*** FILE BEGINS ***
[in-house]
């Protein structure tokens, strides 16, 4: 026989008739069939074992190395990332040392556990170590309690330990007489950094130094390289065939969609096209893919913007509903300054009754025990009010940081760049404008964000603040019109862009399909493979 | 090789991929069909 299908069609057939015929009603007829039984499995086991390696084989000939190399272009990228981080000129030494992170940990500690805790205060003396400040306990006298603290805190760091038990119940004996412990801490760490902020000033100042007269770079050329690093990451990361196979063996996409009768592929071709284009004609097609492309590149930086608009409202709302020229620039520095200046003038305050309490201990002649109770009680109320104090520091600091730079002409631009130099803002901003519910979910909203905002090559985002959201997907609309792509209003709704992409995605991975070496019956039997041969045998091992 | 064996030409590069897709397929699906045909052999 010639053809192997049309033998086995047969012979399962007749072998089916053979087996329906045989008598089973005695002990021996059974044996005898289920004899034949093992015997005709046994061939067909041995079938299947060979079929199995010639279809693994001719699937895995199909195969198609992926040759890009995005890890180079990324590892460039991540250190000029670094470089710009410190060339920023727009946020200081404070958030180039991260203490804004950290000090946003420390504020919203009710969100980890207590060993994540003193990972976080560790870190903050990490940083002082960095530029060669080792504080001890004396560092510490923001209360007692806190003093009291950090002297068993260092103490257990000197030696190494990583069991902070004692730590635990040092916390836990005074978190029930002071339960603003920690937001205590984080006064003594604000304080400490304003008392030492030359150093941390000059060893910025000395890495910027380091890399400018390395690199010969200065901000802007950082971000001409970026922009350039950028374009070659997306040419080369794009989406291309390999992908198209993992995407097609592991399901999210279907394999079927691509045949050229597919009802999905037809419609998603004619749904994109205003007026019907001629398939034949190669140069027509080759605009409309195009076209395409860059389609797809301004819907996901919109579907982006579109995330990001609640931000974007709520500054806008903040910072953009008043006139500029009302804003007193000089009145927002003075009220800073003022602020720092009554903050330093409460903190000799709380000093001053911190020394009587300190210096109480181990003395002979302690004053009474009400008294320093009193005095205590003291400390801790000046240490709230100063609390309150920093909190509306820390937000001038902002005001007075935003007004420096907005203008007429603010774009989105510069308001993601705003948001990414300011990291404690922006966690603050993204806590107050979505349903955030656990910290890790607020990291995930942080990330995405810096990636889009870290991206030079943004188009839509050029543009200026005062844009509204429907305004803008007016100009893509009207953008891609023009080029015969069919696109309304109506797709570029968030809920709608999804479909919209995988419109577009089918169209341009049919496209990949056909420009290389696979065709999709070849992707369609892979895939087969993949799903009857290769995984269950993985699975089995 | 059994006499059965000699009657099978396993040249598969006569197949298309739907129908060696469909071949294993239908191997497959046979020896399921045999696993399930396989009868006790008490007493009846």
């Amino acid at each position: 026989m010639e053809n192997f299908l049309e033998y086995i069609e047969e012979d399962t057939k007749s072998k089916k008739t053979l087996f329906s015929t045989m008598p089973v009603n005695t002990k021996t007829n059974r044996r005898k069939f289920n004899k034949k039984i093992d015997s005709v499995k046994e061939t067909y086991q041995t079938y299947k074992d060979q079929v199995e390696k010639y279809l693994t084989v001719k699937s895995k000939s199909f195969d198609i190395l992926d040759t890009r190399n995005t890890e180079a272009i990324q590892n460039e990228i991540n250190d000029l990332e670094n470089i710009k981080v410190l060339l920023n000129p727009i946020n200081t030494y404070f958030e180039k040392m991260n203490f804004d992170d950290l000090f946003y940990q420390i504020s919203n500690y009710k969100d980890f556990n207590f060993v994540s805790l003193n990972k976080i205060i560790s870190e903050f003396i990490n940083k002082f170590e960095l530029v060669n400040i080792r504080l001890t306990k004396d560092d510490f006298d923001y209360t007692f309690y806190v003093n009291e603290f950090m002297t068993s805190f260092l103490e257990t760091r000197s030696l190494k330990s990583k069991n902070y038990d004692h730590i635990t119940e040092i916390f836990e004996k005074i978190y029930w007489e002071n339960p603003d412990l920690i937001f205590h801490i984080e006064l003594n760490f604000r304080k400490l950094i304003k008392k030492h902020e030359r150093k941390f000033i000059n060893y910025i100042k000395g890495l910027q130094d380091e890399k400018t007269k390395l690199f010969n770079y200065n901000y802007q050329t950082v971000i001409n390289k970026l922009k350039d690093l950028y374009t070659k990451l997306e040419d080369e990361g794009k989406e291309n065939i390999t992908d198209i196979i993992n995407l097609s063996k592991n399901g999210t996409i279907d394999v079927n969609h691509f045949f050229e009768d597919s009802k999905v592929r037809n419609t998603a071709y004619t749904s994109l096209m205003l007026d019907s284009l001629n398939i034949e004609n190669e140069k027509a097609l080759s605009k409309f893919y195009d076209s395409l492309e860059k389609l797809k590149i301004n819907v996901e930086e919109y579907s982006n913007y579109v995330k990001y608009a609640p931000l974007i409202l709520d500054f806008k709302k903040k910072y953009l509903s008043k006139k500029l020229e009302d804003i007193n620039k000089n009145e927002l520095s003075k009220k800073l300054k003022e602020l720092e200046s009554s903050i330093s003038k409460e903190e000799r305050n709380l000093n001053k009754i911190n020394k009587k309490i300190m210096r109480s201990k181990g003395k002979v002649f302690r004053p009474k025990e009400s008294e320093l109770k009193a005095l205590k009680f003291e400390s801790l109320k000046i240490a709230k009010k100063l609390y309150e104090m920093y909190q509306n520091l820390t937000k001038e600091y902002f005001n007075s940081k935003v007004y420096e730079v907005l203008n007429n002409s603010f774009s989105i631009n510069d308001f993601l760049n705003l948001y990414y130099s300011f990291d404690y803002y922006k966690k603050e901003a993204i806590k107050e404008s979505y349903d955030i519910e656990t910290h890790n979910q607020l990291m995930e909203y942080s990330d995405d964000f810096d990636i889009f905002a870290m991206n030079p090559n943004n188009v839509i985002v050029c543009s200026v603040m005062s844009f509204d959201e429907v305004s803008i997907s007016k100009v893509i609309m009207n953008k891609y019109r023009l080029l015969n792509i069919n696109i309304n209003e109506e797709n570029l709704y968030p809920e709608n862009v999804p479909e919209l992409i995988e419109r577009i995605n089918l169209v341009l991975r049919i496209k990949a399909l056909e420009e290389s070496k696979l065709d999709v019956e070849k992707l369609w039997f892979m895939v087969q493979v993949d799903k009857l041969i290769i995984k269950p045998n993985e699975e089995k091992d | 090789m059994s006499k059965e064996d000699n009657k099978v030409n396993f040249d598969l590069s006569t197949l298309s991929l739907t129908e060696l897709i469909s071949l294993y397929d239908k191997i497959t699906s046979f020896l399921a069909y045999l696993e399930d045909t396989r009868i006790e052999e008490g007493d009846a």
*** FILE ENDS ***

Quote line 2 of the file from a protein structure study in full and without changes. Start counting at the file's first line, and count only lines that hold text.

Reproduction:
């Protein structure tokens, strides 16, 4: 026989008739069939074992190395990332040392556990170590309690330990007489950094130094390289065939969609096209893919913007509903300054009754025990009010940081760049404008964000603040019109862009399909493979 | 090789991929069909 299908069609057939015929009603007829039984499995086991390696084989000939190399272009990228981080000129030494992170940990500690805790205060003396400040306990006298603290805190760091038990119940004996412990801490760490902020000033100042007269770079050329690093990451990361196979063996996409009768592929071709284009004609097609492309590149930086608009409202709302020229620039520095200046003038305050309490201990002649109770009680109320104090520091600091730079002409631009130099803002901003519910979910909203905002090559985002959201997907609309792509209003709704992409995605991975070496019956039997041969045998091992 | 064996030409590069897709397929699906045909052999 010639053809192997049309033998086995047969012979399962007749072998089916053979087996329906045989008598089973005695002990021996059974044996005898289920004899034949093992015997005709046994061939067909041995079938299947060979079929199995010639279809693994001719699937895995199909195969198609992926040759890009995005890890180079990324590892460039991540250190000029670094470089710009410190060339920023727009946020200081404070958030180039991260203490804004950290000090946003420390504020919203009710969100980890207590060993994540003193990972976080560790870190903050990490940083002082960095530029060669080792504080001890004396560092510490923001209360007692806190003093009291950090002297068993260092103490257990000197030696190494990583069991902070004692730590635990040092916390836990005074978190029930002071339960603003920690937001205590984080006064003594604000304080400490304003008392030492030359150093941390000059060893910025000395890495910027380091890399400018390395690199010969200065901000802007950082971000001409970026922009350039950028374009070659997306040419080369794009989406291309390999992908198209993992995407097609592991399901999210279907394999079927691509045949050229597919009802999905037809419609998603004619749904994109205003007026019907001629398939034949190669140069027509080759605009409309195009076209395409860059389609797809301004819907996901919109579907982006579109995330990001609640931000974007709520500054806008903040910072953009008043006139500029009302804003007193000089009145927002003075009220800073003022602020720092009554903050330093409460903190000799709380000093001053911190020394009587300190210096109480181990003395002979302690004053009474009400008294320093009193005095205590003291400390801790000046240490709230100063609390309150920093909190509306820390937000001038902002005001007075935003007004420096907005203008007429603010774009989105510069308001993601705003948001990414300011990291404690922006966690603050993204806590107050979505349903955030656990910290890790607020990291995930942080990330995405810096990636889009870290991206030079943004188009839509050029543009200026005062844009509204429907305004803008007016100009893509009207953008891609023009080029015969069919696109309304109506797709570029968030809920709608999804479909919209995988419109577009089918169209341009049919496209990949056909420009290389696979065709999709070849992707369609892979895939087969993949799903009857290769995984269950993985699975089995 | 059994006499059965000699009657099978396993040249598969006569197949298309739907129908060696469909071949294993239908191997497959046979020896399921045999696993399930396989009868006790008490007493009846």